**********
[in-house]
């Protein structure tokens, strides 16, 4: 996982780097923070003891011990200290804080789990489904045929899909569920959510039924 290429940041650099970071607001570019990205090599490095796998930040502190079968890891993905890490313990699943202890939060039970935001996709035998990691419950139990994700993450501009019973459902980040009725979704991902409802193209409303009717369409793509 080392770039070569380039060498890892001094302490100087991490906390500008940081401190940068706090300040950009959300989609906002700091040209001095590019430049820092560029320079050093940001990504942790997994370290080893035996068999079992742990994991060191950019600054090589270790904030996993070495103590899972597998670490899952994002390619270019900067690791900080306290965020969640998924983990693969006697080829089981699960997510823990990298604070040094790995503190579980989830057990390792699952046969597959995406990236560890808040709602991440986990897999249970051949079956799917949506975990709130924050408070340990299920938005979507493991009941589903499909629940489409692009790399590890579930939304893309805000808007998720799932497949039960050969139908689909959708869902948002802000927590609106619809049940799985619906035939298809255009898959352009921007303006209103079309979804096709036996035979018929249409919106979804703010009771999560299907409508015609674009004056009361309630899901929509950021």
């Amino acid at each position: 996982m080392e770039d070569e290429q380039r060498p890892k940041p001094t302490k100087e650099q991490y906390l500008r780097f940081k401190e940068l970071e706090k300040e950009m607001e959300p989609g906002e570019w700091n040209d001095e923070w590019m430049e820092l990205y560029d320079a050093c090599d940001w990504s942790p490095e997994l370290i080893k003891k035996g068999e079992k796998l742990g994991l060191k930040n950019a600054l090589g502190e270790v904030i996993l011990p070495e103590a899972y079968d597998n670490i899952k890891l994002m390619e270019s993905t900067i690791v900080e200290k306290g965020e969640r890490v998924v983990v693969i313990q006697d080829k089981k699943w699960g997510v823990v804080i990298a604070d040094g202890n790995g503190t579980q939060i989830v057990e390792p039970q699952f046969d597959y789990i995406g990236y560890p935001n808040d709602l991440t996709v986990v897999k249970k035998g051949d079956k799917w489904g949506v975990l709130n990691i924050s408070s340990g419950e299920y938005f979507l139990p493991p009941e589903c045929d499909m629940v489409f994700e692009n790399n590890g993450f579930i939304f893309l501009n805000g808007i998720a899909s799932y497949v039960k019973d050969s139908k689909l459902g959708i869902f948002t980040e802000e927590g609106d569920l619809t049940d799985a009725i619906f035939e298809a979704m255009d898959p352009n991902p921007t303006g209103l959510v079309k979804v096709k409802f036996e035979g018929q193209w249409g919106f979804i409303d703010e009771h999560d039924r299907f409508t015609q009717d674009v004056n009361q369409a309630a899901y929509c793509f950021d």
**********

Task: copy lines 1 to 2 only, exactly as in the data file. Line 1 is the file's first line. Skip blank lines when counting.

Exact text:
[in-house]
């Protein structure tokens, strides 16, 4: 996982780097923070003891011990200290804080789990489904045929899909569920959510039924 290429940041650099970071607001570019990205090599490095796998930040502190079968890891993905890490313990699943202890939060039970935001996709035998990691419950139990994700993450501009019973459902980040009725979704991902409802193209409303009717369409793509 080392770039070569380039060498890892001094302490100087991490906390500008940081401190940068706090300040950009959300989609906002700091040209001095590019430049820092560029320079050093940001990504942790997994370290080893035996068999079992742990994991060191950019600054090589270790904030996993070495103590899972597998670490899952994002390619270019900067690791900080306290965020969640998924983990693969006697080829089981699960997510823990990298604070040094790995503190579980989830057990390792699952046969597959995406990236560890808040709602991440986990897999249970051949079956799917949506975990709130924050408070340990299920938005979507493991009941589903499909629940489409692009790399590890579930939304893309805000808007998720799932497949039960050969139908689909959708869902948002802000927590609106619809049940799985619906035939298809255009898959352009921007303006209103079309979804096709036996035979018929249409919106979804703010009771999560299907409508015609674009004056009361309630899901929509950021």